Monday, October 29, 2012

Franklin's 13 Virtues analysis

It seems that the main goal of Benjamin Franklin when creating and implementing his thirteen virtues was that he aimed to be a better person. Franklin was successful in his goal of becoming a better person by having his thirteen virtues because he became self disciplined and he learned what it takes to overcome flaws.

One of the ways that Franklin was able to become a better person through his virtues, is that he learned to be self disciplined. No one made Franklin create a list of virtues to use in his everyday life (Franklin 89). He did this for himself, and so that he could be a better person. After creating the list, no one was going to be looking over his shoulder watching to make sure that he was carrying out his virtues like he had promised. He had to do this all on his own, and the only obstacle in obtaining his goals would be himself. Franklin, however, was able to make himself carry out the virtues (Franklin 88). He did this in an organized way and says in his autobiography, "I made a little book, in which I allotted a page for each of the virtues...I might mark, by a little black spot, every fault I found upon examination to have found"(Franklin, 85). It took self control to make sure that he went through his book and marked down all of the times he did not follow the virtue (Franklin 85). He could have lied and put down no mistakes for that virtue, but this would have been redundant in the fact that he was lying to himself instead improving himself.

In addition to learning self discipline from his thirteen virtues, Franklin also was able to overcome the flaws that he saw in himself. Some people saw Franklin as wise, far sighted, and useful ( Tuckerman 5). Yet, this great Founding Father too had flaws. It is almost impossible to improve yourself if you do not recognize your flaws. Franklin did this, and he was able to write down a list of thirteen things that he needed to improve on (Franklin 83). The next step is trying to prevent yourself from breaking the virtues. Franklin also did this by having a little book (Franklin 85). In his book he would observe a virtue every week and make a mark when he strayed from the virtue of the week (Franklin 85). This helped Franklin to see what he was doing wrong, and where he needed to improve. After Franklin became accustomed to living his life with the virtues he was able to see his mistakes diminish with time (Franklin 88). Franklin says in his autobiography, "After a while I went thro' one course only in a year, and afterward only one in several years, till at length I omitted them entirely" (Franklin 88). This quote shows that Franklin got to a point where he no longer needed his book because he had implemented the virtues into his life without straying from his goals. He successful incorporated his thirteen virtues into his life, and did not need to observe himself.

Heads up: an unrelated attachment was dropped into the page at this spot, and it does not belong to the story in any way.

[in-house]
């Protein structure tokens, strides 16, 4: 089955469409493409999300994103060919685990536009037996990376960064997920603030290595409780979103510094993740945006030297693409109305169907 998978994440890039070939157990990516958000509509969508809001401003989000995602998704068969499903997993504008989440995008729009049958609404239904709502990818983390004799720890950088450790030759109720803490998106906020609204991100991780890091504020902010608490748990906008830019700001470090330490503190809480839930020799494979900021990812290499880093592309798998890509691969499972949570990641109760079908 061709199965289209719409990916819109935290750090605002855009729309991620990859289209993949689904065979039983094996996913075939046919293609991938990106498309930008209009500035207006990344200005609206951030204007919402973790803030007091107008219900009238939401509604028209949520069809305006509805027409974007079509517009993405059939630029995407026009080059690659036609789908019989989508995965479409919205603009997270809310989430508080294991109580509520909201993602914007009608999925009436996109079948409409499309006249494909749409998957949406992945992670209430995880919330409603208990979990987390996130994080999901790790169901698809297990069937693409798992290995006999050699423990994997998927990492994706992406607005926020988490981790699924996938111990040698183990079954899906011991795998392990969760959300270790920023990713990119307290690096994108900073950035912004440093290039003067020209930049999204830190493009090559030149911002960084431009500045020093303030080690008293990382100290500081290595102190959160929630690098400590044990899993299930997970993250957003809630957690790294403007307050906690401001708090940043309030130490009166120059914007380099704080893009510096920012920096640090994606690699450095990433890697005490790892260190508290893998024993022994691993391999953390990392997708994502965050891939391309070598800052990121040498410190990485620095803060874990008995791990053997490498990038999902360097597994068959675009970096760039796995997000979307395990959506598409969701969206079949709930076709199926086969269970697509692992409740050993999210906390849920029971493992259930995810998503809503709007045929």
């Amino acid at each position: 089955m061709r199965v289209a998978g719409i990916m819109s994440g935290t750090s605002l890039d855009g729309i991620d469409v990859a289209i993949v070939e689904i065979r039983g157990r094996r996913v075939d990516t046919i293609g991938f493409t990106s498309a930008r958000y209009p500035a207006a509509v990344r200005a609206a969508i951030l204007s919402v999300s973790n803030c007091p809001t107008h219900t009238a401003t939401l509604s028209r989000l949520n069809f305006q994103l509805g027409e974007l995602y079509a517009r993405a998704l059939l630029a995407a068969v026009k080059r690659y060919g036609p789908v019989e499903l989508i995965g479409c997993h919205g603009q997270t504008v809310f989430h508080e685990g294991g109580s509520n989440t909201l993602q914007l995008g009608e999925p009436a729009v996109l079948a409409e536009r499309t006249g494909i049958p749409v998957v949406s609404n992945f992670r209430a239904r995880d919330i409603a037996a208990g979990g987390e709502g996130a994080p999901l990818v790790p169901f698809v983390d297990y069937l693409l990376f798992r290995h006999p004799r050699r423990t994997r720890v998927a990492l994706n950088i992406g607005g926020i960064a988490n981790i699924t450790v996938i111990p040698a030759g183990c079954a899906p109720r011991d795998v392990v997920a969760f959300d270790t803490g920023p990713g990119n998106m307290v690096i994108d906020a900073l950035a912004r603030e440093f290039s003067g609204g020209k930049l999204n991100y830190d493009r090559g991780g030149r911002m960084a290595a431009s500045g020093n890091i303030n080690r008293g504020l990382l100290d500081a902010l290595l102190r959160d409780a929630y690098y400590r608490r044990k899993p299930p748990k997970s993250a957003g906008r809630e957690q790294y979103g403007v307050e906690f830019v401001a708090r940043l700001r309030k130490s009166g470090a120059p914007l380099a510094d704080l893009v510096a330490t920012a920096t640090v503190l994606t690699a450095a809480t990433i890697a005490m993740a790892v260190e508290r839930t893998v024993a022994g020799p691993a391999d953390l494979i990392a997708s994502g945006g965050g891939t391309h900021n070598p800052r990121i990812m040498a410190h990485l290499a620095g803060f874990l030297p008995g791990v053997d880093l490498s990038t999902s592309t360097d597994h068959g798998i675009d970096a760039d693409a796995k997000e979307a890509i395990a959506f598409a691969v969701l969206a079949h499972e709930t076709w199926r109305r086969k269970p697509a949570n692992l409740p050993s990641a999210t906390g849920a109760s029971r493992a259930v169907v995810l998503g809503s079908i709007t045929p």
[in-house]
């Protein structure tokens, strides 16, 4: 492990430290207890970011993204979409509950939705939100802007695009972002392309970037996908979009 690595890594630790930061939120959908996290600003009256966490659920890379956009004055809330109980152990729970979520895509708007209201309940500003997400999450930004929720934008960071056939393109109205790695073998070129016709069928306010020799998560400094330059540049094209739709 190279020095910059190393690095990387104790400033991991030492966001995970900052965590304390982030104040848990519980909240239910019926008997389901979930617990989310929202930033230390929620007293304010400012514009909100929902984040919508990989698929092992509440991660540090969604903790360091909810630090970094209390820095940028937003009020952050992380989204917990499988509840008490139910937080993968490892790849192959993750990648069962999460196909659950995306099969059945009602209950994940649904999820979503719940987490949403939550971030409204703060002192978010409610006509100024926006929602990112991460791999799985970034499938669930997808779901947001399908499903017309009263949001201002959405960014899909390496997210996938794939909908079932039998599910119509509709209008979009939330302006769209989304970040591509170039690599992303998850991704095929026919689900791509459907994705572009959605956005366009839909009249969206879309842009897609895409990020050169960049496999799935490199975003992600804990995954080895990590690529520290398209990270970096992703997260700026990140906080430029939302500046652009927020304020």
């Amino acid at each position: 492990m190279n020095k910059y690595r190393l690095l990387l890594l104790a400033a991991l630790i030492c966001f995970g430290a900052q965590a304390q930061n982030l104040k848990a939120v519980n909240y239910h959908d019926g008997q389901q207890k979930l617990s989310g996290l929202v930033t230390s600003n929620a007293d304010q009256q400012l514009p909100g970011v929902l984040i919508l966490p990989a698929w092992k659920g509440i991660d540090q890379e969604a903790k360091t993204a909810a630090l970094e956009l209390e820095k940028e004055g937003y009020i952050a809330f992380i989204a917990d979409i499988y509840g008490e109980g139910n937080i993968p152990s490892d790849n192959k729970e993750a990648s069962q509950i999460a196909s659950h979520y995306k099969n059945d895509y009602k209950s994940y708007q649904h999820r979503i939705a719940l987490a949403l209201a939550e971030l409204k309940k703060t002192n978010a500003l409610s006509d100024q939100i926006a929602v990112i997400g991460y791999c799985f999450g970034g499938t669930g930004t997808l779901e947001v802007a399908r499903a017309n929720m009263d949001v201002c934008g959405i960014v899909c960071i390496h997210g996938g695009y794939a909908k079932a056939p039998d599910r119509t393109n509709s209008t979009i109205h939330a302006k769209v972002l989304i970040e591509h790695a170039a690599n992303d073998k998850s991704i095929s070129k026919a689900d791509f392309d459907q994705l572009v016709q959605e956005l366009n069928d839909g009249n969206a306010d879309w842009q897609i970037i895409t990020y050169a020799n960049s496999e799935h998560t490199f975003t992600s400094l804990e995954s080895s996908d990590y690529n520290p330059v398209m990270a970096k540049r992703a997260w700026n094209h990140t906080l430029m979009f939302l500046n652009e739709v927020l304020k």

In conclusion, Benjamin Franklin was able to become a better person by following his thirteen virtues. Franklin was able to teach himself self discipline and the process in which flaws can be eliminated. Franklin's virtues can be compared to the Michael Jackson song, "Man in the Mirror". The song talks about that the way to make the world a better place, is to improve yourself first. Franklin realized this and was able to change his whole existence by implementing his thirteen virtues, and becoming an overall better person.

Franklin, Benjamin. Autobiography. London: J.M. Dent, 1948. Print.

Tuckerman, Henry T. The Character of Franklin. N.p.: n.p., 1856. Print.

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